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Comment Re:Yeah... (Score 1) 732

I think it's more like 'cars will drive themselves before people accept bullshit like that'.

They want the car to make the decisions on how to drive, I'm fine with that, as long as it's smart enough to do it safely. Which basically means smart enough to drive better than me. But if the car's driving, I'm going to sit in it humming along after several pints at a pub after work.

Comment Re:Awesome (Score 1) 582

Wether they want to see opinions they agree with or not is up to them; if they up moderate both things they agree with and those they don't they'll get connected to people who moderate the same way.

Trying to force people to moderate without bias doesn't work very well, a significant portion will always downmod things they disagree with and things like metamoderation only affect the most excessive raters. This way you limit the damage so the subjective moderations only affect those who want it to affect them.

Perhaps you will end up with most discussions containing people who barely ever even see eachother. Much like real life. Or networks of groups who like having meaningful conversations will form. But which one you'd be part of would depend upon your preferences, not on what random people you have nothing in common with think about a specific conversation.

And, perhaps, just perhaps, there'd be a bit less of screaming for censorship anytime anyone gets offended by idiots if the easily offended got separated from the rest.

Comment Re:Awesome (Score 2) 582

Opinions vary wildly on what is good moderation so personally I think a social moderation system would be the ultimate in moderation. Make it exceptionally easy to rate comments, then create a connection network where users get connected to and trust each others moderation based on how similarly they rated various comments.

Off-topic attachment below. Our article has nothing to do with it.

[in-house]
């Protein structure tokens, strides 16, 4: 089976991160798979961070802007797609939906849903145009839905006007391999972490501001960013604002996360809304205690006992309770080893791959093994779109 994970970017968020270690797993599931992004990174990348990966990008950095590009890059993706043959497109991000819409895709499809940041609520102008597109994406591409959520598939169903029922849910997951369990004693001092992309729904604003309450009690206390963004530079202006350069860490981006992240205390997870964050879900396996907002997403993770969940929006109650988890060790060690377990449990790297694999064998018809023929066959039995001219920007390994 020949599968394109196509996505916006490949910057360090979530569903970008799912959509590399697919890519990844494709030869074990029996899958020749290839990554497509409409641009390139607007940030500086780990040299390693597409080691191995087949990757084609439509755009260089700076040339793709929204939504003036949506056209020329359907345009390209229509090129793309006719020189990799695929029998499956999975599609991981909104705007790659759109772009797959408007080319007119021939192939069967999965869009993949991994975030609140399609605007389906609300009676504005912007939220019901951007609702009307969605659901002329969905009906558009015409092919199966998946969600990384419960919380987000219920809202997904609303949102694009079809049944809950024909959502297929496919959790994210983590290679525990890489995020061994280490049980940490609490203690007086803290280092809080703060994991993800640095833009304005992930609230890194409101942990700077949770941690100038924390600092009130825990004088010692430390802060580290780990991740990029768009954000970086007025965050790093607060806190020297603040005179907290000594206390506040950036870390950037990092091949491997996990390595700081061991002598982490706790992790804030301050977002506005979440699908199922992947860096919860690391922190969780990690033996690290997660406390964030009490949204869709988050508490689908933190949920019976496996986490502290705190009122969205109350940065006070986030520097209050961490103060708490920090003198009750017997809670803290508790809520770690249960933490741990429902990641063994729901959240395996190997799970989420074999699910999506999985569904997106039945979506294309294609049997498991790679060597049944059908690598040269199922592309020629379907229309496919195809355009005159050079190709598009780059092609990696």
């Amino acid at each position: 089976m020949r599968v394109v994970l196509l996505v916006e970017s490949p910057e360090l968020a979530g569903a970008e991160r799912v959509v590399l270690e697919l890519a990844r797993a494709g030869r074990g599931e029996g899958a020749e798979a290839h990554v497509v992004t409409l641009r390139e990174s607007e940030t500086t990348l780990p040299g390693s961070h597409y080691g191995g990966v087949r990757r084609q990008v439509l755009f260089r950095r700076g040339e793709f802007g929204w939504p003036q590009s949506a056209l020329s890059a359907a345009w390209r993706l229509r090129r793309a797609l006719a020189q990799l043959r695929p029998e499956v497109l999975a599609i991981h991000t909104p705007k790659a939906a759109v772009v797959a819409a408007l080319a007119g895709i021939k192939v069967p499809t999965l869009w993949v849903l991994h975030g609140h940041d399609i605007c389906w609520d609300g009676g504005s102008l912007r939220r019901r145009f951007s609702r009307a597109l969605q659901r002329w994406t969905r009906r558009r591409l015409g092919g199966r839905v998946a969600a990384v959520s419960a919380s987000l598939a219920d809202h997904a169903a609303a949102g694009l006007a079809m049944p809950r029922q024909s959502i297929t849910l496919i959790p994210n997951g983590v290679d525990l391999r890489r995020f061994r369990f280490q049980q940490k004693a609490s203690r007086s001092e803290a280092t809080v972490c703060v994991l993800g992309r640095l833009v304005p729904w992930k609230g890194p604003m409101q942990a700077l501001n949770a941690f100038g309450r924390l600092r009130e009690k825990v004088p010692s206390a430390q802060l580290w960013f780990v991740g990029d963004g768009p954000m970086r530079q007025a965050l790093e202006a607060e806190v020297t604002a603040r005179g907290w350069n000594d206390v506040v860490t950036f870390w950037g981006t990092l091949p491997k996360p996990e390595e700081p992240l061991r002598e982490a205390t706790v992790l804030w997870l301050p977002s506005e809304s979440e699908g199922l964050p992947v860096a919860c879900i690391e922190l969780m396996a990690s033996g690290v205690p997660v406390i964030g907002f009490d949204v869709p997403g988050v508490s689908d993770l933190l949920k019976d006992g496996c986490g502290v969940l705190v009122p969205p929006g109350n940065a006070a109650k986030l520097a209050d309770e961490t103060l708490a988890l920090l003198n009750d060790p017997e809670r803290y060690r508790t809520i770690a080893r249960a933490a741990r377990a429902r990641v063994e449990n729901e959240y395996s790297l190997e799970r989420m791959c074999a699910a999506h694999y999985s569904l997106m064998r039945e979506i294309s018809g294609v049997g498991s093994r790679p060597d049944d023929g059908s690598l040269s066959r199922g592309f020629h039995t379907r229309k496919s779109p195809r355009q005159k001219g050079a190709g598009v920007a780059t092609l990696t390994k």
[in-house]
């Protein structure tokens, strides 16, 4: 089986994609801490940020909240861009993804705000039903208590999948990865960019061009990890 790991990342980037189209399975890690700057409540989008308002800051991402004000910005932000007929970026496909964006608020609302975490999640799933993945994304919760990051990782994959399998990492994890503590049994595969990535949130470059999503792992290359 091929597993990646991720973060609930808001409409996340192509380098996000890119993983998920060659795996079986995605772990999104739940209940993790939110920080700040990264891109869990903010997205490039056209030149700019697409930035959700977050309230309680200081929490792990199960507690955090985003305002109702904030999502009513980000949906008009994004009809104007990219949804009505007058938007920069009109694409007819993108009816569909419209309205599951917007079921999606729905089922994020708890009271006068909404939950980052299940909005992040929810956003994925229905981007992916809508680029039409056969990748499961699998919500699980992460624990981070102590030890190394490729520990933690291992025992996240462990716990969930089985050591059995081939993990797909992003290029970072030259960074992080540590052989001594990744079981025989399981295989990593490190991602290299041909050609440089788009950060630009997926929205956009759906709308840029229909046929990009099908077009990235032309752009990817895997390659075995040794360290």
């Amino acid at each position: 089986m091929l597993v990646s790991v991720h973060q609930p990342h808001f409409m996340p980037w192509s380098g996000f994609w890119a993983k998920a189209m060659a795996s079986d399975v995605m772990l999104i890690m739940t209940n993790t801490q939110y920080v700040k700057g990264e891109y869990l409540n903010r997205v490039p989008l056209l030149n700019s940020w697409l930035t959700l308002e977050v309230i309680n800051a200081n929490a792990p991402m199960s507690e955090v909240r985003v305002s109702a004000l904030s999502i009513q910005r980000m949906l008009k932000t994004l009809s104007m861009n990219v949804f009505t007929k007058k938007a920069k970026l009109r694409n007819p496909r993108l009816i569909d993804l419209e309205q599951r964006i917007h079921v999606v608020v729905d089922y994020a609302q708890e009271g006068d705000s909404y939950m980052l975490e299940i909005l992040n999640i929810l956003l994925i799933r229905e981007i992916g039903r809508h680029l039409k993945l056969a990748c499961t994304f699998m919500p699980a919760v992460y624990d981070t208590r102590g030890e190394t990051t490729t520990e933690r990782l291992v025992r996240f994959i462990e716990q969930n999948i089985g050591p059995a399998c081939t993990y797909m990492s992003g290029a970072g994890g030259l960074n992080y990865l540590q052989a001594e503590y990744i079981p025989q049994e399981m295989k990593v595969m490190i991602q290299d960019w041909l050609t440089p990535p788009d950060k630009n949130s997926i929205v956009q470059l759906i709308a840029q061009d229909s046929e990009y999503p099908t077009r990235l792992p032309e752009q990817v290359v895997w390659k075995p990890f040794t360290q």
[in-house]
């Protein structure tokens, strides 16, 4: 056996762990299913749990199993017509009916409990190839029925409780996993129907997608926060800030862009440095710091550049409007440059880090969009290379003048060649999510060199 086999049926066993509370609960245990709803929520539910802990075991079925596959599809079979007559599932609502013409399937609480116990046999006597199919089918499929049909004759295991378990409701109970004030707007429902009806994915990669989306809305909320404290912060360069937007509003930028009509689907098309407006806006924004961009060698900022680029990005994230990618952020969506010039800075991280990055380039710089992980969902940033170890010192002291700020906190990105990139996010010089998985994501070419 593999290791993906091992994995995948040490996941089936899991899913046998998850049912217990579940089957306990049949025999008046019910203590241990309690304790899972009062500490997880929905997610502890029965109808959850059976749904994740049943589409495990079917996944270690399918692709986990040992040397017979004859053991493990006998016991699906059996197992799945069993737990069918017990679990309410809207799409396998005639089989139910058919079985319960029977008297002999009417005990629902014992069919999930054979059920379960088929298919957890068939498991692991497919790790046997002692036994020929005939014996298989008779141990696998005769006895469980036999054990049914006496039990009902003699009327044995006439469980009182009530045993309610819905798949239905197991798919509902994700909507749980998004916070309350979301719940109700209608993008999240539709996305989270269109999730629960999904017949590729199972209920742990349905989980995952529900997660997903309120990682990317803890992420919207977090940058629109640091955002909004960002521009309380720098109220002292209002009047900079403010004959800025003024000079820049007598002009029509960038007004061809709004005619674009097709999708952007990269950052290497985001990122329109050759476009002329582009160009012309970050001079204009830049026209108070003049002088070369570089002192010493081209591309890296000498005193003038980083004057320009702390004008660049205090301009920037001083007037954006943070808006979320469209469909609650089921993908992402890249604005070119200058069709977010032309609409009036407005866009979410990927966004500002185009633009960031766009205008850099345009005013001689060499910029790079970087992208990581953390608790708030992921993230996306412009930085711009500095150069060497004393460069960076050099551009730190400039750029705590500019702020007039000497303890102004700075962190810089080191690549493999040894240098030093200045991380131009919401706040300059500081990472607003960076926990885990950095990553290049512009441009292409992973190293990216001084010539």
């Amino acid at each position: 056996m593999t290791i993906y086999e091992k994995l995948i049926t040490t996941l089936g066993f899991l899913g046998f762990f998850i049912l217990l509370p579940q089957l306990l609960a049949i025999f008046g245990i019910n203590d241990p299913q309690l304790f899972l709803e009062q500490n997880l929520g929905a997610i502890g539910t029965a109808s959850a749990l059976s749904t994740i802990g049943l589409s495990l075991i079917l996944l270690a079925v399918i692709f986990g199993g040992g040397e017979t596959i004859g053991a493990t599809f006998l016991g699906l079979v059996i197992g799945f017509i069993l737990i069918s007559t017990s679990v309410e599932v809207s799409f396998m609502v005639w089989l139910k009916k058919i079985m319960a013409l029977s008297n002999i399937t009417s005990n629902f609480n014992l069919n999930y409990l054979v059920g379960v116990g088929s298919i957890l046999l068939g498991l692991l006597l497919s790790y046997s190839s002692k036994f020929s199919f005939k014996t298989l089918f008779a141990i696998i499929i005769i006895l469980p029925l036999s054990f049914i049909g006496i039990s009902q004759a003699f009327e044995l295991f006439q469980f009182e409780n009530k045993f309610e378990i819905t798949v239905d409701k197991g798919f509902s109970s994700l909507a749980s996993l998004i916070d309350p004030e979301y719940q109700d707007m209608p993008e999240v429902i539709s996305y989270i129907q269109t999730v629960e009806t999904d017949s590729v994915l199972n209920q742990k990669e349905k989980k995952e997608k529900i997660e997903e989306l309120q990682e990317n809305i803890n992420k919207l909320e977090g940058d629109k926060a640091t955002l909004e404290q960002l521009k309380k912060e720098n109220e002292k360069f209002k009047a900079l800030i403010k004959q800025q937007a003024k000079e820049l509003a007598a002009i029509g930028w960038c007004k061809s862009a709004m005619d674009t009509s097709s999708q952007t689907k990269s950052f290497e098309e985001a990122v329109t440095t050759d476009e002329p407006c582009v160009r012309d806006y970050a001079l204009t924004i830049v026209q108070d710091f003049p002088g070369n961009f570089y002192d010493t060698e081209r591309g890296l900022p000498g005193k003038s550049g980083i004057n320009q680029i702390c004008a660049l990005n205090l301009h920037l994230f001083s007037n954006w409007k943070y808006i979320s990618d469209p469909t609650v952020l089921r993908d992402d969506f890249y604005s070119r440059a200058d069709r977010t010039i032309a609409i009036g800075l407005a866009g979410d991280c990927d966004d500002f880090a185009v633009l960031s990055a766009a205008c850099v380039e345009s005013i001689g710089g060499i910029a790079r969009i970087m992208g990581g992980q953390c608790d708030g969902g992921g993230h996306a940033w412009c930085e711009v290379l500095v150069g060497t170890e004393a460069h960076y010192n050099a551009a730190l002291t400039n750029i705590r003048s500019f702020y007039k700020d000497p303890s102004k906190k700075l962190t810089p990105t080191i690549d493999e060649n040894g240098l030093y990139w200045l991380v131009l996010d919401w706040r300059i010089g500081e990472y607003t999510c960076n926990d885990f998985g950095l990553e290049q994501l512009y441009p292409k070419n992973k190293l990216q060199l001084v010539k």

You'll have an incentive to moderate and you bypass the entire problem of trying to objectively rate comments; each user gets to see what they prefer. Don't want the utter crap deleted? Then don't downmod it and you'll start trusting the moderation of others who enjoy the utter crap. Hate racist comments and don't want to see them at all? Eventually you'll build up enough connections to people who always downmod them to have them rapidly filtered out.

The difficult part will be building enough of a user base that most people get decent amounts of close matches.

Comment Re:Duh (Score 3, Insightful) 325

Self driving is the single feature that would ever get me to shell out for a new car. Nothing like having your own car drive you home after a couple of beers after work.

Ultimately, the huge capacity to save lives and the economic advantages of self-driving cars and trucks are going to drive this step very fast. Tens of thousands of lives every year, hundreds of thousands of injuries, tens to hundreds of billions in insurance costs, tens to hundreds of billions in savings on transportation, etc. In the face of the possible gains I think the regulatory aspects will get resolved faster than most people think.

Comment Re:How about (Score 1) 282

Well, unless you actually act on the tool and treat those 150085 people as terrorists, in which case 10% of them will actually become terrorists and each will drag at least one other person into it through loyalty and/or family ties. In which case you now have more than 30k terrorists of which only half is believed to possibly be a terrorist.

Not a solution, no, but part of the problem.

Comment Re:Not sure I understand the question. (Score 4, Insightful) 410

Of course, the part that the NSA et al seems most interested in is the source and destinations of your mails to map your associations. By sending via your ISP smarthost you're still handing them that info, so if you want to cut them out of the loop you need to vpn the mail relaying outside their grasp and ensure encrypted smtp/tls direct between endpoints.